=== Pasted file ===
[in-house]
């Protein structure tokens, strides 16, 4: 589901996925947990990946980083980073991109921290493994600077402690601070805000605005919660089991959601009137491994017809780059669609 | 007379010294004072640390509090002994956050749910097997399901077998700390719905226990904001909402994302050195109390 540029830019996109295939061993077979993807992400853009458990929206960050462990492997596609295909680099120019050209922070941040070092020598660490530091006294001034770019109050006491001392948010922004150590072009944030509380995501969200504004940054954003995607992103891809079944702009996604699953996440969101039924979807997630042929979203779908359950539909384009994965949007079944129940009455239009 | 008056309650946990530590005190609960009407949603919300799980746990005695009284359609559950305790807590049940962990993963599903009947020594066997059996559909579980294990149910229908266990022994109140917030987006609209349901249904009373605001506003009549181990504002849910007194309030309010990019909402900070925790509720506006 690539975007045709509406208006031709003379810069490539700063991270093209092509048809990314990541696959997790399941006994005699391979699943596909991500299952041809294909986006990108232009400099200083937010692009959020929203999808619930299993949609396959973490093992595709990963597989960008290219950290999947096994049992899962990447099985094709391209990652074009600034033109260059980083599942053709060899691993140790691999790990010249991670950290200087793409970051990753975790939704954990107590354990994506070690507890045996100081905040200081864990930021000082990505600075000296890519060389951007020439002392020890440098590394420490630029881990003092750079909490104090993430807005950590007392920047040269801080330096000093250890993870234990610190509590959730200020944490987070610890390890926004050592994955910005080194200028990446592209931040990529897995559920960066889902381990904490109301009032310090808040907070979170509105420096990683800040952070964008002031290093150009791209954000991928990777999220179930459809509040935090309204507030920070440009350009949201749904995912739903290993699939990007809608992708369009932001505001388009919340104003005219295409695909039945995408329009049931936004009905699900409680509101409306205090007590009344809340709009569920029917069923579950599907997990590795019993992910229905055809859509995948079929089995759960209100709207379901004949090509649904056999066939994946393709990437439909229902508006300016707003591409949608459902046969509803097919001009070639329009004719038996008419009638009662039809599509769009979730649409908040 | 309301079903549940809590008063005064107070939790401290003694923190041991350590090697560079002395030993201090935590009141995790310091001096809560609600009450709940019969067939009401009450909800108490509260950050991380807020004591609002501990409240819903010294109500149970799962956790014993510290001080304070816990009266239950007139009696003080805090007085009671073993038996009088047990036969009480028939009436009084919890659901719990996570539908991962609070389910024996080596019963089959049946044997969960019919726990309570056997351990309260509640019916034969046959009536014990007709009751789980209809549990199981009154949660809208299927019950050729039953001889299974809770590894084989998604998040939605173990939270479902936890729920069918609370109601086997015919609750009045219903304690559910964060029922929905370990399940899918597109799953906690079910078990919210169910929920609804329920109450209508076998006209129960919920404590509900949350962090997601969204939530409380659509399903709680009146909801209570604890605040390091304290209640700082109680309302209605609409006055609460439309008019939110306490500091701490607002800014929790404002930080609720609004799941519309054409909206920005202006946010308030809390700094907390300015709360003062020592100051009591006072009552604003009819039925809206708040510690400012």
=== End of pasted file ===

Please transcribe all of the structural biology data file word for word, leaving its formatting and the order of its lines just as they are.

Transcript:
[in-house]
């Protein structure tokens, strides 16, 4: 589901996925947990990946980083980073991109921290493994600077402690601070805000605005919660089991959601009137491994017809780059669609 | 007379010294004072640390509090002994956050749910097997399901077998700390719905226990904001909402994302050195109390 540029830019996109295939061993077979993807992400853009458990929206960050462990492997596609295909680099120019050209922070941040070092020598660490530091006294001034770019109050006491001392948010922004150590072009944030509380995501969200504004940054954003995607992103891809079944702009996604699953996440969101039924979807997630042929979203779908359950539909384009994965949007079944129940009455239009 | 008056309650946990530590005190609960009407949603919300799980746990005695009284359609559950305790807590049940962990993963599903009947020594066997059996559909579980294990149910229908266990022994109140917030987006609209349901249904009373605001506003009549181990504002849910007194309030309010990019909402900070925790509720506006 690539975007045709509406208006031709003379810069490539700063991270093209092509048809990314990541696959997790399941006994005699391979699943596909991500299952041809294909986006990108232009400099200083937010692009959020929203999808619930299993949609396959973490093992595709990963597989960008290219950290999947096994049992899962990447099985094709391209990652074009600034033109260059980083599942053709060899691993140790691999790990010249991670950290200087793409970051990753975790939704954990107590354990994506070690507890045996100081905040200081864990930021000082990505600075000296890519060389951007020439002392020890440098590394420490630029881990003092750079909490104090993430807005950590007392920047040269801080330096000093250890993870234990610190509590959730200020944490987070610890390890926004050592994955910005080194200028990446592209931040990529897995559920960066889902381990904490109301009032310090808040907070979170509105420096990683800040952070964008002031290093150009791209954000991928990777999220179930459809509040935090309204507030920070440009350009949201749904995912739903290993699939990007809608992708369009932001505001388009919340104003005219295409695909039945995408329009049931936004009905699900409680509101409306205090007590009344809340709009569920029917069923579950599907997990590795019993992910229905055809859509995948079929089995759960209100709207379901004949090509649904056999066939994946393709990437439909229902508006300016707003591409949608459902046969509803097919001009070639329009004719038996008419009638009662039809599509769009979730649409908040 | 309301079903549940809590008063005064107070939790401290003694923190041991350590090697560079002395030993201090935590009141995790310091001096809560609600009450709940019969067939009401009450909800108490509260950050991380807020004591609002501990409240819903010294109500149970799962956790014993510290001080304070816990009266239950007139009696003080805090007085009671073993038996009088047990036969009480028939009436009084919890659901719990996570539908991962609070389910024996080596019963089959049946044997969960019919726990309570056997351990309260509640019916034969046959009536014990007709009751789980209809549990199981009154949660809208299927019950050729039953001889299974809770590894084989998604998040939605173990939270479902936890729920069918609370109601086997015919609750009045219903304690559910964060029922929905370990399940899918597109799953906690079910078990919210169910929920609804329920109450209508076998006209129960919920404590509900949350962090997601969204939530409380659509399903709680009146909801209570604890605040390091304290209640700082109680309302209605609409006055609460439309008019939110306490500091701490607002800014929790404002930080609720609004799941519309054409909206920005202006946010308030809390700094907390300015709360003062020592100051009591006072009552604003009819039925809206708040510690400012």